Ok hands up who can name a North Korean film. Thought so. Well you’re about to learn about a movie that has a ‘making of’ story even more strange than the plot of the film. North Korea has been in the news a lot lately with their chunky little leader Kim Jong-un acting the hard man and threatening the world. Craziness runs in the family with his dad Kim Jong-il being a great example of of small man syndrome.
So what has all that got to do with the world of film? What would you do if you were a angry little megalomaniac movie fan with control of a million man army? That’s right, you kidnap your favourite director and actress and force them to make a movie for you. This is exactly what Kim Jong-il did in 1978. South Korean director Shin Sang-ok and actress Choi Hyun-hee were abducted in Hong Kong and Shin was forced to produce 7 films for the little tool. And the best of this collection? Pulgasari!
Imagine Godzilla but with a giant metal eating monster created when the blood of a blacksmith’s daughter spills on a doll made of rice. You couldn’t make this shit up. Unless you’re North Korean in which case you could and did make this shit up. Apart from looking like the product of a painful dump for King Kong, Pulgasari is a champion of the people and rises up against an evil king. He’s basically Che Guevara crossed with a giant radioactive lizard and to be honest that sounds amazing. Why don’t other countries do their own versions? I want to see a huge Irish beast created from genetically engineered potatoes.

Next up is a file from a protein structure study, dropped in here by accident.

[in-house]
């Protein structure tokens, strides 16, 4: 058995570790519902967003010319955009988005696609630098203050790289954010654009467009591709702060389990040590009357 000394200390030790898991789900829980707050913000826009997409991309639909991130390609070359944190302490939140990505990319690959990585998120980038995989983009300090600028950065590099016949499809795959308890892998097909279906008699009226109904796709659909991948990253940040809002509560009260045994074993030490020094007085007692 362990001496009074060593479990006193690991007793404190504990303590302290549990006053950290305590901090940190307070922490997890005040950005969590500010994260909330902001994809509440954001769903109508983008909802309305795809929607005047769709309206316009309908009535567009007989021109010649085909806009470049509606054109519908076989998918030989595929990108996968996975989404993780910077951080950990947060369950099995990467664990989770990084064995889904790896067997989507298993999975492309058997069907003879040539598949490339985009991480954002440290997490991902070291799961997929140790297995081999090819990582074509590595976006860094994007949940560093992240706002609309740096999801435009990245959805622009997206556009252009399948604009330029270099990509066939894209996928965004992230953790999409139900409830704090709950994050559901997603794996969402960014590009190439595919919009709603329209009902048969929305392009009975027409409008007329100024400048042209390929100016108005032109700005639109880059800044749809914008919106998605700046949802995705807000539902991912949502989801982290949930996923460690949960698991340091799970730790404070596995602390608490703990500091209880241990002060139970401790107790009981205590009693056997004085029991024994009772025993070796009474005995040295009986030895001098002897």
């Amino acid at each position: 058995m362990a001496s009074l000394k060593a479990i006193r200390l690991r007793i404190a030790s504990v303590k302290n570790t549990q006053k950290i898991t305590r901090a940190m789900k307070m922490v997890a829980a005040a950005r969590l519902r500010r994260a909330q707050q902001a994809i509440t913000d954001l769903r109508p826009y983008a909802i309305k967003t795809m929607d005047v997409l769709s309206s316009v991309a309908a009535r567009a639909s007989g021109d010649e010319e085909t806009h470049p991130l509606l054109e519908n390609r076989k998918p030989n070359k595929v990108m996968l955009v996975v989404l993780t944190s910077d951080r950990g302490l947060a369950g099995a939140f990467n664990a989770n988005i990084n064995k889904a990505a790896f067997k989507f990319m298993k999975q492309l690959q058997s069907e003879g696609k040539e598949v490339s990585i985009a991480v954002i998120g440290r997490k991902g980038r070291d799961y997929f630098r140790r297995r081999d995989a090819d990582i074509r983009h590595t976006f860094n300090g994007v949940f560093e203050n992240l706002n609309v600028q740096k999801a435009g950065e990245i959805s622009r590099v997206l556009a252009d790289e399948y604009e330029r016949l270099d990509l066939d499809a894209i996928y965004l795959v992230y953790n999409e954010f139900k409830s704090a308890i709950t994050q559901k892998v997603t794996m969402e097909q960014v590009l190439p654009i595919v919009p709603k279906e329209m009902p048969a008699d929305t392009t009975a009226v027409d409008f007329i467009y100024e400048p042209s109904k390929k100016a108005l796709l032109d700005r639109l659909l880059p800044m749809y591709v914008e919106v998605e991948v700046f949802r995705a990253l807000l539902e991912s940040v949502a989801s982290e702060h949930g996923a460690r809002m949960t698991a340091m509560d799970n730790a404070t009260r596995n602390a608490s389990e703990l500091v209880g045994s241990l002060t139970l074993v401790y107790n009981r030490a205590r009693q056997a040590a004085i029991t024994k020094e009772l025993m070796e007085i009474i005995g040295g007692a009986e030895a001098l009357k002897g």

Pulgasari was released in 1985 and sadly, and unfairly in my opinion, was snubbed by the Oscars. This may have been because the special effects were crap and the movie was only released in North Korea and Japan. Oh and the director was abducted and forced to make it. Watch the trailer and try to remember that it was made in the 80s but looks like something from 30 years earlier.
There is a happy ending to the whole sordid affair though. In 1986 while at a film festival in Vienna Shin and Choi, presumably embarrassed about showing the movie in public, did a runner and finally escaped after 8 years in captivity leaving only this awful classic as a souvenir of their time in North Korea. Shin went on to direct 3 Ninjas Knuckle Up instantly losing any sympathy the world had for him. Would it have been too difficult to kidnap Steven Spielberg?
So there you have it. Pulgasari. You can watch the whole thing on YouTube if you either a) love really bad films or b) because, actually I’ve run out of ideas. If there are any North Korea readers of this blog, could you let us all know what the hell is going on in the trailer. Long live Pulgasari!